Yes, I know, it’s been a while. But here’s a finger-licking good tale – enjoy!

Monument for the African Renaissance, Ouakam, Dakar

Yes folks, this is real. If I go to my rooftop terrace I can see it: the Monument for the African Renaissance. And it is the first thing YOU will see when you land at Dakar Airport. It sits atop a hill and is ‘larger than the Statue of Liberty,’ as president Abdoualye Wade loves to crow. And in his ongoing bid to turn this republic into a monarchy he has put his daughter in charge of the foundation that will manage the millions of euros, dollars, pounds, yens, renminbis and CFA Francs that will pour into this country once the Monument is officially open to the public.

Not that his royal ambitions always come to fruition. He failed to drop his son Karim on the hapless people of Dakar – who turned out not to be so hapless after all because they thumbed their nose at Wade Junior and voted for the opposition. Now, Karim is heading a ministry that merits an entry in the Guinness Book of World Records – for the longest name. He is in charge of infrastructures, air transport, transport in general, international cooperation and a few other things besides.

Basically, he is in charge of the same things he made a bit of a hash of when he ran ANOCI, the group that prepared the meeting of the Organisation of the Islamic Conference, three years ago. Journalist Abdou Latif Coulibaly has released a new book, in which he says that based on ANOCI’s own figures the whole shebang did not cost €109 million, as Karim claims – but almost three times as much. A staggering amount of money in a country that cannot feed, clothe, educate and heal its own people. Which is why they leave in droves.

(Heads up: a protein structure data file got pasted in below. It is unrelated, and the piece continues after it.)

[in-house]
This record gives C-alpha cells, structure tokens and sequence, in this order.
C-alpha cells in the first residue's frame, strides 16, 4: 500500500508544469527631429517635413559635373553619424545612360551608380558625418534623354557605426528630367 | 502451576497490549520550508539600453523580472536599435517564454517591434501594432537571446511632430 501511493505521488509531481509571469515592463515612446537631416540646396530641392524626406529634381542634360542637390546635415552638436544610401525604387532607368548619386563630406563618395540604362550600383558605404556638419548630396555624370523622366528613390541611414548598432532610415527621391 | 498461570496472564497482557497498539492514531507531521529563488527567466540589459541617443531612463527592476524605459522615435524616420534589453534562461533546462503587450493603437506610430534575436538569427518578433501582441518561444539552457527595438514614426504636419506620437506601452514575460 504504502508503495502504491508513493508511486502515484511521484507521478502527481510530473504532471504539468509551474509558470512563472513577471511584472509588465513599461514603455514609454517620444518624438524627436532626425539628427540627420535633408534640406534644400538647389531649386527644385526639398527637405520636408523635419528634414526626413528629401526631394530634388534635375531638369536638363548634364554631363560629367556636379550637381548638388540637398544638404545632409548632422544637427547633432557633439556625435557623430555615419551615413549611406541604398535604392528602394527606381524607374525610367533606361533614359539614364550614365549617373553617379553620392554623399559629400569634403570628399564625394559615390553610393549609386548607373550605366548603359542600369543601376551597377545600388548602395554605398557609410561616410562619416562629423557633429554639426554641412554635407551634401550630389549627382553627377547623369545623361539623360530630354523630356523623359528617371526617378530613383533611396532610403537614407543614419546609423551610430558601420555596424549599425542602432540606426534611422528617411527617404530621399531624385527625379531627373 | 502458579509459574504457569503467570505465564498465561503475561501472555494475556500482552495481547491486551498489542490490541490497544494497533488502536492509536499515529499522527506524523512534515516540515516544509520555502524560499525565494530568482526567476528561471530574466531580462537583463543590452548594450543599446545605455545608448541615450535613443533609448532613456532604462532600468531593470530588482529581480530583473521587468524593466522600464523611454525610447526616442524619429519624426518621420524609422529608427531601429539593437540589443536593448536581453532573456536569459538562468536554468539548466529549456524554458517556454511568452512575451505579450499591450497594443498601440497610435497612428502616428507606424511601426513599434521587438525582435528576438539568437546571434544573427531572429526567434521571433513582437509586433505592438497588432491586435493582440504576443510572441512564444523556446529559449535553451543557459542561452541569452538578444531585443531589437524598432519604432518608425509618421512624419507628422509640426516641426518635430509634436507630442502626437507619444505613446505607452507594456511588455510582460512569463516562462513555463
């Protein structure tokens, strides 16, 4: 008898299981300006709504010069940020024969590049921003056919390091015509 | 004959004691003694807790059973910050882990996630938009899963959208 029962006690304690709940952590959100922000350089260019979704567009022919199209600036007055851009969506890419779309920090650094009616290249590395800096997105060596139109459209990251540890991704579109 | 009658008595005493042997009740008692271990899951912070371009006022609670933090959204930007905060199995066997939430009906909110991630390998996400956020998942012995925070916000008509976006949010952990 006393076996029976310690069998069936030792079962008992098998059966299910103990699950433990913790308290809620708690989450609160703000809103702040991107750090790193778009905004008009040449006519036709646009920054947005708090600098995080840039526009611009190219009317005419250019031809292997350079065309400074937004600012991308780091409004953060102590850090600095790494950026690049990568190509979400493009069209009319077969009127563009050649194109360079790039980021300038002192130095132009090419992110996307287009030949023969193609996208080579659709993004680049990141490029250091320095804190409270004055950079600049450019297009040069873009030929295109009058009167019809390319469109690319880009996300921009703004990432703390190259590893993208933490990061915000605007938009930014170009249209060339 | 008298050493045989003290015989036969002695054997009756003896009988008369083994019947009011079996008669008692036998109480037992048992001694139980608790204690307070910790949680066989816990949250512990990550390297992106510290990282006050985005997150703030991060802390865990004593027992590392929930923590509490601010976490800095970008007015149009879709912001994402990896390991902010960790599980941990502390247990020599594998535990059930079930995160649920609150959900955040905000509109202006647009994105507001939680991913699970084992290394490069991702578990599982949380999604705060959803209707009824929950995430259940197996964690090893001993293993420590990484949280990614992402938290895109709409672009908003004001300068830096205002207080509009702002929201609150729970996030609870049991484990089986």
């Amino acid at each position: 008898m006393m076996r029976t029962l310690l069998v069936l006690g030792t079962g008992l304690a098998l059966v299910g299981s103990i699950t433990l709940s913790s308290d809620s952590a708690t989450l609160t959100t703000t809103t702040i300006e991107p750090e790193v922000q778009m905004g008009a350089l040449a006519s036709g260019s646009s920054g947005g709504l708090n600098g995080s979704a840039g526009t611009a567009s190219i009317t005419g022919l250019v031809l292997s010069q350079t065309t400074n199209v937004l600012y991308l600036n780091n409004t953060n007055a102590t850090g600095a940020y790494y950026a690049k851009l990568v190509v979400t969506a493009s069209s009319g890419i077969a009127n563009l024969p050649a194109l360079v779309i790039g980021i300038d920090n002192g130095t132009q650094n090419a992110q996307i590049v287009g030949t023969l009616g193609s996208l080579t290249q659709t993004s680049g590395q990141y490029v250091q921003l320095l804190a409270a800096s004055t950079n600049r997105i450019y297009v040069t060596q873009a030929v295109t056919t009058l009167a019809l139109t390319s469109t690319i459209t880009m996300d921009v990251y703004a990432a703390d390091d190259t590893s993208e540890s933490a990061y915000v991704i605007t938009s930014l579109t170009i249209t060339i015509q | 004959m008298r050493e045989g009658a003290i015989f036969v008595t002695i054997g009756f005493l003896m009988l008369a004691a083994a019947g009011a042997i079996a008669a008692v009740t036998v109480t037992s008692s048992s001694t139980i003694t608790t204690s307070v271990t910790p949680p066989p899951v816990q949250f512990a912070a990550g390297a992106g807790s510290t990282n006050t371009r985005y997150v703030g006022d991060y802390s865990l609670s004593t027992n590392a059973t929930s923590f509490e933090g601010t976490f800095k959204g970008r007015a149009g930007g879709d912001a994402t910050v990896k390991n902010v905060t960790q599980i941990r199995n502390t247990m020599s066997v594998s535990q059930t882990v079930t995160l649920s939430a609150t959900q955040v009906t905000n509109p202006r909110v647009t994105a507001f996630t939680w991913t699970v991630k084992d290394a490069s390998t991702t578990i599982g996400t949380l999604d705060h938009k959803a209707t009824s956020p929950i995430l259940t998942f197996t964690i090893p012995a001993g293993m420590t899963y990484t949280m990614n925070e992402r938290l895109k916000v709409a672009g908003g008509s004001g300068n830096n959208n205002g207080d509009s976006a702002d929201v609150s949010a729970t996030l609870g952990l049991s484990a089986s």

And incidentally, the Monument points towards the Canary Islands, one of the main destinations of those who seek to exile themselves from Senegal in those small dangerous “pirogues” (small wooden boats). Irony of ironies: the name of the country is derived from “sunugaal”, which means: our little boat in Wolof, the main language here.

Alright. Back to the Thing on the Hill. It has cost upwards of €20 million to build. The president, as its intellectual proprietor (that is, he nicked the idea from renowned Senegalese sculptor Ousmane Sow), will take 35% of the projected revenues from monumental tourism. Provided, of course, that said tourists make it past the unspeakably chaotic airport exit and then recover from one of Africa’s most effective taxi mafias, which will majestically rip them off for even the smallest drive into town.

The money, incidentally, will go to support one of Wade’s pet projects that actually works rather well: les cases des tout-petits, a countrywide network of pre-primary school centres. Yep – it’s not all bad.

But most is. Reputations have been torn to shreds, lifelong friendships have turned into bitter feuds – take for instance old pals like the president and his (and the Monument’s) architect. They are having an almighty row, most probably about money. The First Lady, Viviane Wade, went to the Monumental construction site in person to provide the architect’s assistant with a royal kick in the backside. Off you go, then.